At first glance, everything opposes new technologies and quality sleep. Used before bed, the blue screen light disrupts natural cycles. Even worse, by over-taxing the attention span through continuous content or alerts, smartphones, tablets or computers prevent the body and mind from going to sleep.
However, with the explosion in the use of connected objects, numerous products related to applications for smartphones propose solutions for insomnia and other sleep debt. The trend is such that the last CES in Las Vegas in January 2017, created a high-tech space dedicated to the night, from monitoring sleep cycles to aiding sleep and waking up.
Sleep on demand, wake up as planned
The majority of technology is based on a simple principle: the better we understand sleep, the better we manage our nights. Sensors placed near the sleeper traces their breathing, heart rate and the movements of their body in order to define a profile and phases of sleep (light, deep and REM) and recommend the ideal wake-up time.
The intelligent mask Neuroon goes further. It allows cyclical sleepers ultra-controlled sleep. By analysing brain waves, muscle tension or blood oxygenation, it determines the best wake-up window. But by crossing this information with a timetable, the application also offers to optimise recovery by cutting sleep following a polyphasic rhythm (in several units). It is of particularly interesting use for frequent travellers.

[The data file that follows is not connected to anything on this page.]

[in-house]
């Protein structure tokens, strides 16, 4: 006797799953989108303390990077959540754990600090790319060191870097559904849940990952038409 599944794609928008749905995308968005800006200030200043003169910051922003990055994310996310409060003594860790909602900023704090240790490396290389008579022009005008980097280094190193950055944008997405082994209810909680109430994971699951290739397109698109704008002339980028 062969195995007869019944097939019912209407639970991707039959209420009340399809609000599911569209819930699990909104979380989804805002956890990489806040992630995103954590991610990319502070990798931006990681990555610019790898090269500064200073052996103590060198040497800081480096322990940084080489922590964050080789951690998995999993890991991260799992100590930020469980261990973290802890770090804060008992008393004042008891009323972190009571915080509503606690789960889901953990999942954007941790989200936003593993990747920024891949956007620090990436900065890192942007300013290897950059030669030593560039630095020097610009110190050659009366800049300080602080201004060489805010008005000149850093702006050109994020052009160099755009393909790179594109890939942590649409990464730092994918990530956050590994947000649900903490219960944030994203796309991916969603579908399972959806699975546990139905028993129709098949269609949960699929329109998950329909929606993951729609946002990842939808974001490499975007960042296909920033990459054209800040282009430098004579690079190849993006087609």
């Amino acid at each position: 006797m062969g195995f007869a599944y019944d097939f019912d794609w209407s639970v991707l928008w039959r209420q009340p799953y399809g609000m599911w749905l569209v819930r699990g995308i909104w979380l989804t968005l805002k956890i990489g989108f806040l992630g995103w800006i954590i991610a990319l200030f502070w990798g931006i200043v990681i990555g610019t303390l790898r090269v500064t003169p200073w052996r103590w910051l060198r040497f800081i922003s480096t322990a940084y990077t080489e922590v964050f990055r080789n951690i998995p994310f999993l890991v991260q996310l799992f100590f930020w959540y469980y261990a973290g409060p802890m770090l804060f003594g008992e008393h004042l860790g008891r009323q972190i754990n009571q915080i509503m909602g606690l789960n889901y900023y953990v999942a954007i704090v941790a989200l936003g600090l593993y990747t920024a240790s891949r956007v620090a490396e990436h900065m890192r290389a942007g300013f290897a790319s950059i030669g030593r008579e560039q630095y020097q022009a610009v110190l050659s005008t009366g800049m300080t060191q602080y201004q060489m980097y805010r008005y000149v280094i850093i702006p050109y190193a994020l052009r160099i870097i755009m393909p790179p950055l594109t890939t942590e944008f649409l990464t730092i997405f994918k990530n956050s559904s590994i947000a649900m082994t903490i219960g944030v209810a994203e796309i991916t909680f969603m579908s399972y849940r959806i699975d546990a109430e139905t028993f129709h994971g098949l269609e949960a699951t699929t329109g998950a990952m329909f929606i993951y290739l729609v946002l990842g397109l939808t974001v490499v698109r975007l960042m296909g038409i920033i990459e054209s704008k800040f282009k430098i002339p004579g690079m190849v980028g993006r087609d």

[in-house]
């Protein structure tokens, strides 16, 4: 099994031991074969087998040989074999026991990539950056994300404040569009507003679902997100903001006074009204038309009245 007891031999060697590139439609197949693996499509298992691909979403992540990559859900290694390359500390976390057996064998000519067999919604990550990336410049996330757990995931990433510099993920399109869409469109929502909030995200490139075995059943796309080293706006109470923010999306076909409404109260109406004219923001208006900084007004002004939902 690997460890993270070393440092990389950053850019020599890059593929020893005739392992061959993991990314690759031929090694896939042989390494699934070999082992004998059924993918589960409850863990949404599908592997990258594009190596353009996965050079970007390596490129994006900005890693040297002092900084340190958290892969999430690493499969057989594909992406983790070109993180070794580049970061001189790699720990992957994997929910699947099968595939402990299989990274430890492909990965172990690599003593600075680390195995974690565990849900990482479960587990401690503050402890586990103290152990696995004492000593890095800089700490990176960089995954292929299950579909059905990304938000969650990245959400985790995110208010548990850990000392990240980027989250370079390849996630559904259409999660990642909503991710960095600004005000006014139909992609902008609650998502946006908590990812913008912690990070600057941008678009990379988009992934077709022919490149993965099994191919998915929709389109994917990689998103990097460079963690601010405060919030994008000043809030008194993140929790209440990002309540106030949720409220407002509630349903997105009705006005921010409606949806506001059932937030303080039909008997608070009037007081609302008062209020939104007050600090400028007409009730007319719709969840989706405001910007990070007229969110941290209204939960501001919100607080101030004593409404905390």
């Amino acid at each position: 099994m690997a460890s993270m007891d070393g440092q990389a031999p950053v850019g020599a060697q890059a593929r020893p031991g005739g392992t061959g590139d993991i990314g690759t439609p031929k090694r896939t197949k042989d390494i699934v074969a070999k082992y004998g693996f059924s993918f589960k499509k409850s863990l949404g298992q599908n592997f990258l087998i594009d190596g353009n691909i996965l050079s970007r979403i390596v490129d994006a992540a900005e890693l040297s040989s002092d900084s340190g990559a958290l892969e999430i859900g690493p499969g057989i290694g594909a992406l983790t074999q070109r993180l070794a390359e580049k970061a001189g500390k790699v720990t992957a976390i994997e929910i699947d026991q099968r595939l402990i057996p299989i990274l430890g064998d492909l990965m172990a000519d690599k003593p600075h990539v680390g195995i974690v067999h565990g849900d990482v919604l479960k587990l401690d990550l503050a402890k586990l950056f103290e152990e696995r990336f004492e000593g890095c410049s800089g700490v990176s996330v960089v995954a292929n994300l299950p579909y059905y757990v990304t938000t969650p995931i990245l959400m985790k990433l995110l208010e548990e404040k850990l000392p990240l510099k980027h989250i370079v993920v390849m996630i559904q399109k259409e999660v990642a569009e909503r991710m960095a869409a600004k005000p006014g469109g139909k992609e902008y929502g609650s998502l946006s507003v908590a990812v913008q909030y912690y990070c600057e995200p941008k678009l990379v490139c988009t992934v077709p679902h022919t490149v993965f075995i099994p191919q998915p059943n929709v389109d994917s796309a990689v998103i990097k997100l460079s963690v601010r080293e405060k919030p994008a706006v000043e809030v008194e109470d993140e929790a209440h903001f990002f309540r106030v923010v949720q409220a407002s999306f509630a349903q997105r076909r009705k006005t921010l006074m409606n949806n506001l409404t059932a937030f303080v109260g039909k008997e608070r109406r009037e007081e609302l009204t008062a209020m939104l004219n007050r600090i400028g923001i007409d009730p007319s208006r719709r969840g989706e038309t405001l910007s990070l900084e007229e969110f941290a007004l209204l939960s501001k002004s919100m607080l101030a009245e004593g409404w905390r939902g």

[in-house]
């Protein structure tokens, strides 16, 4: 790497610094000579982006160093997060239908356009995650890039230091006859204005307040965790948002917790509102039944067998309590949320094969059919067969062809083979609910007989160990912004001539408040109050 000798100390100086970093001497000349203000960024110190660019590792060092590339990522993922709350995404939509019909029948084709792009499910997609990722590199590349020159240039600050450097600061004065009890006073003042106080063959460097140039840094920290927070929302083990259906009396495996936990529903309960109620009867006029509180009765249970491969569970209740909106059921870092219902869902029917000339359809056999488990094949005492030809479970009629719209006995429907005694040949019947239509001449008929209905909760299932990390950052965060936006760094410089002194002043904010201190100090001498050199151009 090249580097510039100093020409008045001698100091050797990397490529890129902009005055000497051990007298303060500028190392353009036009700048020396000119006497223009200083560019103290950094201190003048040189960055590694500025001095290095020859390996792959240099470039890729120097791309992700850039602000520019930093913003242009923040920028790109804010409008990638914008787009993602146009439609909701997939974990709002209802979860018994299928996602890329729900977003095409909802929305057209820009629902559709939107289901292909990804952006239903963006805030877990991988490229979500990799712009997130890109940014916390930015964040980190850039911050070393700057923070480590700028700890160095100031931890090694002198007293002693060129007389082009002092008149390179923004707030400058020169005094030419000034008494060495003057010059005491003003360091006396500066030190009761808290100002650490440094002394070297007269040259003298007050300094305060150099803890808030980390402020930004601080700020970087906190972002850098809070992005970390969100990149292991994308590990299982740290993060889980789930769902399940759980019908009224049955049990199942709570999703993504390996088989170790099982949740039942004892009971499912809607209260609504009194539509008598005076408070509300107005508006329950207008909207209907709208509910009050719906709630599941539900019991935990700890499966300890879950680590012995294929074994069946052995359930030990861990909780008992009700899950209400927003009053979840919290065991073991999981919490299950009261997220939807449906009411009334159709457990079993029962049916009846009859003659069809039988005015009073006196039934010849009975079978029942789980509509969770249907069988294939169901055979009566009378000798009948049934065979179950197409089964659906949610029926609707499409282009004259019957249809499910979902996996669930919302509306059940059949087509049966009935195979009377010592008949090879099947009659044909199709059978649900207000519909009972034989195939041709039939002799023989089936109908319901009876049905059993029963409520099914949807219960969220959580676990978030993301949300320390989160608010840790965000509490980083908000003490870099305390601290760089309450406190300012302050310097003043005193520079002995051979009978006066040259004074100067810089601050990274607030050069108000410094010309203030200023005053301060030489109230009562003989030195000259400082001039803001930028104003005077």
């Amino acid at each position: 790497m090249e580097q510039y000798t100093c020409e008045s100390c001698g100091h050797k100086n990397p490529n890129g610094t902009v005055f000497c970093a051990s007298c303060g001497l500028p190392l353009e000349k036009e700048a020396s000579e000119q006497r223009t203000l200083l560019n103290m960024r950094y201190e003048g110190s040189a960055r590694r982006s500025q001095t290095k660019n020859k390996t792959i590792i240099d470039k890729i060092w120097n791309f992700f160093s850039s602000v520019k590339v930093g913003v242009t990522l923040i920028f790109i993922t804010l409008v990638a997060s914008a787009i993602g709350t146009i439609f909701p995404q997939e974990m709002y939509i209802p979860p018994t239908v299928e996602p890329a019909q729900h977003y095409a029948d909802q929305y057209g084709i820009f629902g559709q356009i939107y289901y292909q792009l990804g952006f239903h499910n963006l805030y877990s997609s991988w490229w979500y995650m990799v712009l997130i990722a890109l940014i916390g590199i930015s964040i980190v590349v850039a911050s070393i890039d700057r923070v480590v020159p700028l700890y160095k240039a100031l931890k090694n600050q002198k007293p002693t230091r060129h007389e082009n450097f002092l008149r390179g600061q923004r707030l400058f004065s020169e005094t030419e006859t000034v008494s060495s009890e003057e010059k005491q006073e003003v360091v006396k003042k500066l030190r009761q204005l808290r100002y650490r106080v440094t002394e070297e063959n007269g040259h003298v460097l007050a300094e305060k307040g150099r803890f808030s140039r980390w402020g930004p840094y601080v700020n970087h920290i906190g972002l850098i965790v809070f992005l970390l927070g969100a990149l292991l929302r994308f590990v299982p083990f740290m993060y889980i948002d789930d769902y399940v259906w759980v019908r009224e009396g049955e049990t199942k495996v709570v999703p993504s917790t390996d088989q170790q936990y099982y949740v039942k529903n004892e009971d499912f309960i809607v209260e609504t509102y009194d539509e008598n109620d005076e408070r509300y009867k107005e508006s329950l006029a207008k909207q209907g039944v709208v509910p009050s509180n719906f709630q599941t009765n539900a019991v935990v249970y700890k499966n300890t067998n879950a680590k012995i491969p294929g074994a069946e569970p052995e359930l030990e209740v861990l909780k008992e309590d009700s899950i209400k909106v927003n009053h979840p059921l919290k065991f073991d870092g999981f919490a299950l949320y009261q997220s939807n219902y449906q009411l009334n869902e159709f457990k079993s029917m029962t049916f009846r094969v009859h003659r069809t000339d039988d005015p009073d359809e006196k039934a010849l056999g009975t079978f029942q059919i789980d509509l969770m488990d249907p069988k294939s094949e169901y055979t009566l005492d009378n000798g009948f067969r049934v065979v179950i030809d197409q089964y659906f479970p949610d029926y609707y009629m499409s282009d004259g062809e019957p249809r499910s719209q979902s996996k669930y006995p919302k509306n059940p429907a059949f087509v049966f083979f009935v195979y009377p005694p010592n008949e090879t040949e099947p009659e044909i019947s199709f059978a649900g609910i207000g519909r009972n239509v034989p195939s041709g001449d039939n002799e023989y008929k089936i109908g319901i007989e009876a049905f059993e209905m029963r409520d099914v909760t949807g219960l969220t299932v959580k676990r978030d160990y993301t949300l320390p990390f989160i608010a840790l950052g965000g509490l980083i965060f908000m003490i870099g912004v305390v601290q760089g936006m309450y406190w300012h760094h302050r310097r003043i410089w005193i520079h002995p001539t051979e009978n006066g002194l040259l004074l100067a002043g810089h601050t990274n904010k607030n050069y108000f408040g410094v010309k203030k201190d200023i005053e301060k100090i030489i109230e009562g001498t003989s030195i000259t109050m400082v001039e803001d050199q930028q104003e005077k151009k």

Light, scent and temperature just right
To create good conditions for waking-up, some play with light therapy which enables, through exposure to white light, the readjustment of sleep cycles following the spectrum close to that of the sun. Others, drawing on studies from NASA designed to help astronauts sleep, create lights that affect melatonin production. Like the progressive variations of light at sunrise and sunset, the dawn simulators Hug One and Terraillon Omni adjust their brightness according to the required hours.
Following the same principle, an app like Sensorwake Oria ensures relaxing sleepiness and good mood wake-ups by spreading a soothing or stimulating scent. Moreover, others propose the regulation of the temperature of the pillow or mattress according to falling asleep or waking up phases. (Moona, Luna, Kryo Sleep).
Dreams on demand
Experiments identified by scientists show that lucid dreams may have a therapeutic role, especially for treating post-traumatic stress.
Still under test, applications are emerging. Lucid Catcher for example, acts through electrical stimulation. Electrodes on a night mask identify rapid eye movements during REM sleep. By the stimulation of the frontal cortex, the subject becomes aware of his condition and so takes hold of his dream and improves the quality of sleep.